Dear State of Mississippi,
I hear from my spies that some of you, and some of your leaders, are deeply unhappy about the imminent future of the United States.
I believe that this is because A Guy You Apparently Didn’t Vote For, I think he is named Biden, is going to become the 46th President of the United States, because he beat The Guy You Apparently Voted For in the recent election.
Apparently, this change will be a Bad Thing for the United States, so some of you want out.
Well OK then.
Although the Constitution does not have any defined process for how a State can leave the Union, let’s not worry about that right now. Let’s also overlook that unfortunate little contretemps in the 1860s, where I seem to recall that a whole collection of you (by “you” I mean the Southern States) had a collective hissy-fit over the planned abolition of slavery, and decided to fight a bunch of other states over it. (By the way, You Lost. Those nice stars-and-bars cloth objects that some of you like to wave about from time to time are copies of the battle flag of a defeated secessionist army. In other words, Losers. But I digress).
Let’s assume that you, Mississippi, desirous of No Union At All, want to secede from the rest of the United States.
First of all, I think I need to point out that by most objective measures, Mississippi is heavily dependent on the Federal Government. When I looked at some hand-dandy charts, you are the third most financially and governmentally dependent state in the Union, after New Mexico and Kentucky. So the idea that you are, you know, ready to make your own way in the world, Just Like That, might be a wee bit optimistic. But, hey, all children dream of one day leaving home and having their own place. Right?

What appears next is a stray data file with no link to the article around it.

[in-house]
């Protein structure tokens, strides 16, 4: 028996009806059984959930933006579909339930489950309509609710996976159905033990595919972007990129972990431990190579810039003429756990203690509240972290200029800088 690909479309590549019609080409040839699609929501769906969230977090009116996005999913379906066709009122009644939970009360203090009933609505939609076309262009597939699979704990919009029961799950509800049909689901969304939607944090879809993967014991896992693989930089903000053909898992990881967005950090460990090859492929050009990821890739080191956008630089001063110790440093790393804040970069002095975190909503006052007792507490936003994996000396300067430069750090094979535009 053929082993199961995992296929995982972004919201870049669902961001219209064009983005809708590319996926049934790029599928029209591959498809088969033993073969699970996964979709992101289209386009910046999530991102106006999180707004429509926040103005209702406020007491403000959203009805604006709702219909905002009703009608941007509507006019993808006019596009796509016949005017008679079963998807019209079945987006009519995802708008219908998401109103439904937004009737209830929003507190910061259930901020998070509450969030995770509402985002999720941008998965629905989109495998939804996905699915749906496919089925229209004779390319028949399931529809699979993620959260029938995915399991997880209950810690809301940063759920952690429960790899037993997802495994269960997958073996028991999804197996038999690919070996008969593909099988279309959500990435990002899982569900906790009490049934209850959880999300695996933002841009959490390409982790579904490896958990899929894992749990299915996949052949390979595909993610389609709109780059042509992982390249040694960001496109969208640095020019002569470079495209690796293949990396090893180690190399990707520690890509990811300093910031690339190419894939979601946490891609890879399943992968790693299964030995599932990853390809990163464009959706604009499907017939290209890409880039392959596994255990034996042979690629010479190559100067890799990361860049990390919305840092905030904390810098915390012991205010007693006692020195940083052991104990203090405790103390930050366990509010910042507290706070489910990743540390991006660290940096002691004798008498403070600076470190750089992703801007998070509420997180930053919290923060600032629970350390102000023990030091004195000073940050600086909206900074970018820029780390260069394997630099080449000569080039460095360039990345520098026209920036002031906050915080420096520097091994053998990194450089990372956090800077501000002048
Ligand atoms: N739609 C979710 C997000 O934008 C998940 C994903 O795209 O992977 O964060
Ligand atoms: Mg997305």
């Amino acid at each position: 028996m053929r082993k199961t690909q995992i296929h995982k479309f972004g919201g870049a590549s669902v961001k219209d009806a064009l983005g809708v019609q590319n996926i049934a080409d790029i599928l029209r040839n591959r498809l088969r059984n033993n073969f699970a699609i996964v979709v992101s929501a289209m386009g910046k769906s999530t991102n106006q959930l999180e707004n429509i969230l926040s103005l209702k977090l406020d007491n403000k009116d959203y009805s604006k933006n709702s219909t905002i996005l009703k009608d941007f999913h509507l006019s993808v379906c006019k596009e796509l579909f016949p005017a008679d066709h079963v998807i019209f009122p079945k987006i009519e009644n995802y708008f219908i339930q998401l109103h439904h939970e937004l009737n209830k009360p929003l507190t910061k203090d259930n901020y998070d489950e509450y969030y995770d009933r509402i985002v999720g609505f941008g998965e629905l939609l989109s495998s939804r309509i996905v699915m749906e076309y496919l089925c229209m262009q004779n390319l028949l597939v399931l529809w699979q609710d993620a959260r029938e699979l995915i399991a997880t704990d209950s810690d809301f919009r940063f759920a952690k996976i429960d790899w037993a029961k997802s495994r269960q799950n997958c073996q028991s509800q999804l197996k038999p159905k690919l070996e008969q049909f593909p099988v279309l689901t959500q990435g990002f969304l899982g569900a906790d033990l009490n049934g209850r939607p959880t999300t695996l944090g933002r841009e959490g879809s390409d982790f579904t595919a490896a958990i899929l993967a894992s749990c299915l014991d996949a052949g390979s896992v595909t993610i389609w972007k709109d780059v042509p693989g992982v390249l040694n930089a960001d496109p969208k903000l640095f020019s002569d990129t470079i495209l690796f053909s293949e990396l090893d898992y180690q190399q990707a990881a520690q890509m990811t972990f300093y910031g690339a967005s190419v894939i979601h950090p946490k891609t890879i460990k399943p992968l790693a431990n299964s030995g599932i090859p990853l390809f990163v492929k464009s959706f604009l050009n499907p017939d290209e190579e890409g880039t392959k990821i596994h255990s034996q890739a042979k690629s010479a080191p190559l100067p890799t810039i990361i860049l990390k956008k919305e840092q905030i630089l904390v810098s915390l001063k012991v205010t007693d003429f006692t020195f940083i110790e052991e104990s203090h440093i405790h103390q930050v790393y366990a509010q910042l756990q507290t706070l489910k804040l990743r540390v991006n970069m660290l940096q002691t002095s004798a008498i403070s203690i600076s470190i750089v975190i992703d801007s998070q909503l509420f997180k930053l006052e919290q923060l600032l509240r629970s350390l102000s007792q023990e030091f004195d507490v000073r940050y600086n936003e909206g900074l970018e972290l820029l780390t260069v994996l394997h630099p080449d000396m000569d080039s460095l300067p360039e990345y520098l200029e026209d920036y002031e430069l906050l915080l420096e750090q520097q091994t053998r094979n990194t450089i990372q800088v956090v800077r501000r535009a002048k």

So, sure. Let’s talk about secession.
First of all, let’s talk money.
It’s like this. The USA has a national debt, which the last time I looked had passed $23.3 trillion (yes, that is a number that contains a blank of a lot of zeroes). And it is still rising. You, the good citizens of Mississippi, are, along with all of the other states, the collective owners of that debt. So, if you want to leave the Union, we will require you to assume a pro rata share of the debt. I just happen to have a calculator handy, and if we do it on the basis of population, your current share of the debt is…
I understand that your current state debt is approximately $7.4 billion. I got out the calculator again, and did some more math. That will give Mississippi a debt to GDP ratio, after we do the math, of 182%. Not the worst in the world, mind you, Japan is at 238%. But then the next country is Greece. At 181%. Oh dear. You will be the second worst country in the world. That means your borrowing costs will probably rise. But hey, that’s how free markets work, right?
Of course, if you want us, acting on behalf of Uncle Sam and the US Treasury, to guarantee your debts, we can do so for a fee. This is for a state which <checks notes> is last in the Union at present on per capita GDP, so you folks will need all the help you can get.
There will be no more money from the US treasury. Of course, you won’t have to send us any either. This may be good for you, since I understand that a lot of you are always grumbling about sending money to Washington for “coastal elites”, “spongers” and “liberals” who might even be behaving according to “San Francisco values”. If you want to just have sales taxes and property taxes, and continue with your 5% maximum income tax, have at it. We will watch to see how you can balance the books that way. I think you might find that 5% is a tad low for an income tax, but hey, your call.